Chicago will refinance up to $2.5 billion in debt in a way that could dramatically reduce interest rates and possibly save taxpayers up to $75 million a year, Mayor Rahm Emanuel told investors Wednesday.
Emanuel disclosed he would take advantage of the new financing vehicle authorized by the General Assembly as he put organized labor on notice.
Now that contracts with 90 percent of the city’s work force have expired, Emanuel plans to follow Inspector General Joe Ferguson’s advice to seize a “generational moment” for Chicago to tilt the playing field in favor of taxpayers by cutting costs and improving city services.
“As we negotiate the new contracts, I expect … to see savings in wages and benefits, health care and other places that are key to the city of Chicago’s future,” the mayor told investors.
“You have to be at this table trying to figure out how to get to a ‘yes’ for both sides. … And I expect them to be a partner in trying to find the savings … to help Chicago be in a stronger position from a fiscal standpoint.”
The budget deal that ended the marathon state budget stalemate authorized Chicago to set up what a top mayoral aide called a “special-purpose corporation” as a vehicle to borrow money to finance city projects.
The Emanuel administration intends to put state sales tax receipts into that corporation, then borrow against it at a dramatically reduced interest rate — anywhere from 1.75 percentage points to 3 percentage points lower than Chicago taxpayers pay now.
A 3-percentage-point reduction in borrowing costs would save the city $30 million a year on every $1 billion borrowed.
Chicago has $10 billion in outstanding general obligation debt backed by property taxes. Roughly $2 billion of that borrowed money can be refinanced early, without penalty, in the next two or three years.
In addition, the city is considering refinancing about $515 million worth of sales tax bonds, because “the new financing structure will work best if the city does not have any other bonds pledged to those revenues,” officials said.
A top mayoral aide, who asked to remain anonymous, predicted the savings to taxpayers would be “much more significant” than routine refinancing because bonds issued under the new structure would have a “significantly higher rating.”
That’s because the legislation allows the city to “isolate revenues from the rest of the city’s corporate fund,” and thereby shields investors from the threat of being dragged into a bankruptcy proceeding.
“Bond holders have greater protection that those revenues will first go to them to pay that debt service and then go to the city for general use. Bond holders … and the rating agencies like this structure. That gives it a better rating and a lower interest rate,” the top mayoral aide said.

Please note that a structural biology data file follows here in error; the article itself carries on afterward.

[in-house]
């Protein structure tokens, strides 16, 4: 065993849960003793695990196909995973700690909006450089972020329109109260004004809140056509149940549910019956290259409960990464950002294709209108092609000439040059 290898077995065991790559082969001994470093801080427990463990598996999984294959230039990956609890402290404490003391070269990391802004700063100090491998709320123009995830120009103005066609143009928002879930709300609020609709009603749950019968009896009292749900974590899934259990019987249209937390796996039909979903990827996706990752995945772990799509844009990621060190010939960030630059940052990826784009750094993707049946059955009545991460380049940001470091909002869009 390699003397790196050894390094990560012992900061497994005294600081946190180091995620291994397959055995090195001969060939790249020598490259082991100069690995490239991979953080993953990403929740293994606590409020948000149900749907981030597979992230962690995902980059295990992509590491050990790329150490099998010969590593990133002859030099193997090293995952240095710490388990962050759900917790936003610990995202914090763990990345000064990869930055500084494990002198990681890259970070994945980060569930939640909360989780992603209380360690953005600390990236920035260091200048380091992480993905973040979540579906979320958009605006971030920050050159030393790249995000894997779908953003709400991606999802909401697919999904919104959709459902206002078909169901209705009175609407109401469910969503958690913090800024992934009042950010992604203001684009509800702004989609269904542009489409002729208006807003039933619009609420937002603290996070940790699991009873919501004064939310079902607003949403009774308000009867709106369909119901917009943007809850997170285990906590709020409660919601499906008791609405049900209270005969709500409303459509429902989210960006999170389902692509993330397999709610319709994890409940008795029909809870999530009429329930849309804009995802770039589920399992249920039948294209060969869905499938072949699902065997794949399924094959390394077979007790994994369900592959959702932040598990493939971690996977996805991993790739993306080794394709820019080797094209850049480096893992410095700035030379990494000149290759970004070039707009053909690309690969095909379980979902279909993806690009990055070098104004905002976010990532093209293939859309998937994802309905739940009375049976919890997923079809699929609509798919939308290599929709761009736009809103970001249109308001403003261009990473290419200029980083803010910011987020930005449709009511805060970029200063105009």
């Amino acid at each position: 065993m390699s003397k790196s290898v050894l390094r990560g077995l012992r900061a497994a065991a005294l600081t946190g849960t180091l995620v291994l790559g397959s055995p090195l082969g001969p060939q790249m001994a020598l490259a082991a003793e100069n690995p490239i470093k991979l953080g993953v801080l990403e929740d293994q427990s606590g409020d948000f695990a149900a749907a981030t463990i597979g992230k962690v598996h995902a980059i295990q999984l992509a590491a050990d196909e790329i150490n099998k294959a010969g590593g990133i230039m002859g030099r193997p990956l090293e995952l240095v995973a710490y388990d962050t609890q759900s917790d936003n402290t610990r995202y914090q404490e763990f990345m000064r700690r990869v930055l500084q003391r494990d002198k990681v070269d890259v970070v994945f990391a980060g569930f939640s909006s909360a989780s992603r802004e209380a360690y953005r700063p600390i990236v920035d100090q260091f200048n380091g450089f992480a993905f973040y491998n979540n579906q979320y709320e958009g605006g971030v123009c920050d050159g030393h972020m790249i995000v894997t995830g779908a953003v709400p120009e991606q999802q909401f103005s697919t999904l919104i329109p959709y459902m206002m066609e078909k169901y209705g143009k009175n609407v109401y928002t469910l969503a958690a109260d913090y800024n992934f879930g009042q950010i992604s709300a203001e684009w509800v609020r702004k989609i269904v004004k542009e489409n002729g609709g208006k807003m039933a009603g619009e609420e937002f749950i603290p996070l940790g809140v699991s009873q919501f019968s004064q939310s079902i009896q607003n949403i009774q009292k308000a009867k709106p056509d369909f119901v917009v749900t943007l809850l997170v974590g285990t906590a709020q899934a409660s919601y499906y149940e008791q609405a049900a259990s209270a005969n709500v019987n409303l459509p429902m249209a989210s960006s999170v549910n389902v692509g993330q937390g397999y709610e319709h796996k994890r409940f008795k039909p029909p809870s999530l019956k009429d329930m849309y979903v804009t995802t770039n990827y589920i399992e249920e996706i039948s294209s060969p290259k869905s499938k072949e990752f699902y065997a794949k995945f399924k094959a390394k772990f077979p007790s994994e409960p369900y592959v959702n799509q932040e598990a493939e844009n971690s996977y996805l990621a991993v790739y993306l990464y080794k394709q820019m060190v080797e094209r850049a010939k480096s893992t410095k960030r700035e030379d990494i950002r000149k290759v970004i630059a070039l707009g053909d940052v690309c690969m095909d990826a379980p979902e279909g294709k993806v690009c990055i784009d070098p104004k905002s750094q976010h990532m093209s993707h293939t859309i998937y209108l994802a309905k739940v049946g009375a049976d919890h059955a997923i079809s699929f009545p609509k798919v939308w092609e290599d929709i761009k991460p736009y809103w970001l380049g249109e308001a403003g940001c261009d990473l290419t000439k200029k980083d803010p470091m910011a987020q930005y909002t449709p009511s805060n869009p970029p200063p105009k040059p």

“It could be as little as 1.75 percent lower than our current interest rate and as much as 3 percent lower. And over time, our [general obligation] rating is expected to improve because we’re not depending on it as much to borrow because we have this other structure.”
Chicago’s junk bond rating has already saddled taxpayers with tens of millions of dollars in penalties and added borrowing costs.
The Emanuel aide said the new financing scheme — already used in New York City, Philadelphia and Washington D.C. — could pave the way for the city to raise a bond rating that now ranges from BBB-plus to junk with Moody’s Investors.
“It’s one additional thing that the mayor is putting in place that should help to improve our overall financial outlook,” the mayoral aide said.
Last week, the Emanuel administration disclosed a $114.2 million budget shortfall in 2018 that does not factor in the steep cost of police reform, the second year of a police hiring surge or pay raises for the 90 percent of city employees whose contracts expired on June 30.
Emanuel’s plan to hire 266 police officers, 100 detectives and 75 sergeants in 2018 carries a $70 million price tag.
Yet another round of tax increases — including a 28 percent increase in the monthly tax tacked onto Chicago telephone bills — is virtually guaranteed. The mayor is also considering raising taxes on downtown businesses, high net-worth individuals or both to put the broke Chicago Public Schools on solid financial footing.
But Emanuel assured investors that he would continue to take a “balanced” approach to new taxes.
“I’m not gonna make up in two or three years what took 30 years to create,” he said.